Under the pretext of searching for a "fourth man," police raided several homes November 29-30 in working-class neighborhoods in the Bronx and in Jamaica, Queens. At least six people were arrested, all on minor charges unrelated to the incident.

One of the men picked up, Eric Kellam, 29, said the police burst into his Bronx apartment and broke his nose. “They were screaming, ‘Where’s the f___ gun!’” He replied, “What are you talking about? What gun?” Kellam, who does not know any of the men involved in the incident, was not charged with any crime.

Also picked up was Jean Nelson, a witness at the scene who was initially branded by cops as the “fourth man” but later released. King, Nelson’s attorney, accused the police of “witness intimidation.”

Some 10 days after the attack, anonymous "law enforcement sources" tried to implicate Bell, Benefield, and Guzman in a drug-running scheme, telling the New York Daily News that a police informer bought crack cocaine from Bell in August, the paper reported December 5.

"This is another indication that the New York City Police Department is not investigating any wrongdoing by the officers at the scene but are interested increating cover and motivation to justify the officers' actions and dirty the name of a dead man," said Michael Hardy, the attorney for Guzman, Benefield, and Nicole Paultre, Bell's fiancée.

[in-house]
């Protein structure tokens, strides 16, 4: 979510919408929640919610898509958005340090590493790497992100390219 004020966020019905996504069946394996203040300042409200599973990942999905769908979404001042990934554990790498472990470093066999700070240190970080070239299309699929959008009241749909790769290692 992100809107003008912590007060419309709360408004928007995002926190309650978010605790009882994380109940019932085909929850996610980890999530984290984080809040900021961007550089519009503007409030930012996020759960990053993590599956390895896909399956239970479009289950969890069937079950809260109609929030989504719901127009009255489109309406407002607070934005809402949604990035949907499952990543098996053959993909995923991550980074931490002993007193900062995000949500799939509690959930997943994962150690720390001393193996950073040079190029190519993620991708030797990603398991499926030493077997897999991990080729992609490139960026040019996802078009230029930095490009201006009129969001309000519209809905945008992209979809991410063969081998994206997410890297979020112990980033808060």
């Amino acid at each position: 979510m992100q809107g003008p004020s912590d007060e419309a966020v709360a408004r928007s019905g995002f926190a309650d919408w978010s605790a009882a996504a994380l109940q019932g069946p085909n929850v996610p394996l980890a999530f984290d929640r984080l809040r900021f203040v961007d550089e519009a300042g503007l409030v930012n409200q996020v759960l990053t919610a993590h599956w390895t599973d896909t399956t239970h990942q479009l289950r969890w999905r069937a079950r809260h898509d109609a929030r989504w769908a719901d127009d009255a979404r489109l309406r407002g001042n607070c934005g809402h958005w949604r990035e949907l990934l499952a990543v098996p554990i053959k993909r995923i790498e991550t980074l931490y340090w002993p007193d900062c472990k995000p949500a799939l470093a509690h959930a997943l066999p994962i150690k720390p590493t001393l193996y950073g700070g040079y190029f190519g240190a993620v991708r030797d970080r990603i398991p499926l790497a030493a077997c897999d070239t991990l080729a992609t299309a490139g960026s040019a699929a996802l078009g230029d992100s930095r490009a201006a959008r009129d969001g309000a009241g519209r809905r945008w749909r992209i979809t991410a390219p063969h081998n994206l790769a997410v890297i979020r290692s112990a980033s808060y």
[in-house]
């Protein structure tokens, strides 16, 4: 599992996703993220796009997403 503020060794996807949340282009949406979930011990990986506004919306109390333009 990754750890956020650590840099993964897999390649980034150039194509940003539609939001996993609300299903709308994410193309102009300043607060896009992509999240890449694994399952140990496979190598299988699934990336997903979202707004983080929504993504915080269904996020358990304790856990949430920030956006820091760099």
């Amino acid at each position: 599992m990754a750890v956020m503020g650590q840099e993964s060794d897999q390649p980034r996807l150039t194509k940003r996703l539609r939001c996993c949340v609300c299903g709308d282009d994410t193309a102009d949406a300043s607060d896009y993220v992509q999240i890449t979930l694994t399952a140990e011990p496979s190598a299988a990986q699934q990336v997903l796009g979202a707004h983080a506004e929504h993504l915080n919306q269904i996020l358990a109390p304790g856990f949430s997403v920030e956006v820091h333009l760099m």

The two survivors of the attack have also refuted the police allegations. Interviewed in the hospital about whether the plainclothes cops who killed Bell had identified himself, Guzman emphatically said, “Never!” the Daily News reported December 5.

“No fourth man,” said Benefield as he sat in a wheelchair before his release from the hospital, the paper reported the next day. “One of my friends is dead,” he added. “We need justice.”

Meanwhile, Mayor Michael Bloomberg has insisted on waiting for a “fair investigation.” Other big-business politicians have demanded the resignation of police commissioner Raymond Kelly. Some groups, like the New York Civil Liberties Union, called on the city council to form an “independent board” and recommend reforms in police training.

Appearing December 4 on CNN’s Larry King Live program, Democratic Party politician Al Sharpton, who has spoken at several protests against the police killing, said, "I think that most people that question police conduct are not questioning police. We need police."

At tonight's rally, after calling repeatedly for Kelly's resignation, Barron received applause when he said, "The cops who did this should rot in jail, and then after they die they should rot in hell."

"They're going to walk, unless the pressure from these marches gets to be too much," said protester Samantha Hebbert in an interview. "This is happening everywhere. We need to band together."

More protest actions have been called, including a December 16 march down Manhattan’s Fifth Avenue.

Olympia Newton contributed to this article.
Related articles:
Atlanta cop killing of elderly Black woman in her home sparks protest
Australia protesters demand prosecution of cop responsible for death of Aborigine
Record 7 million jailed, on parole or probation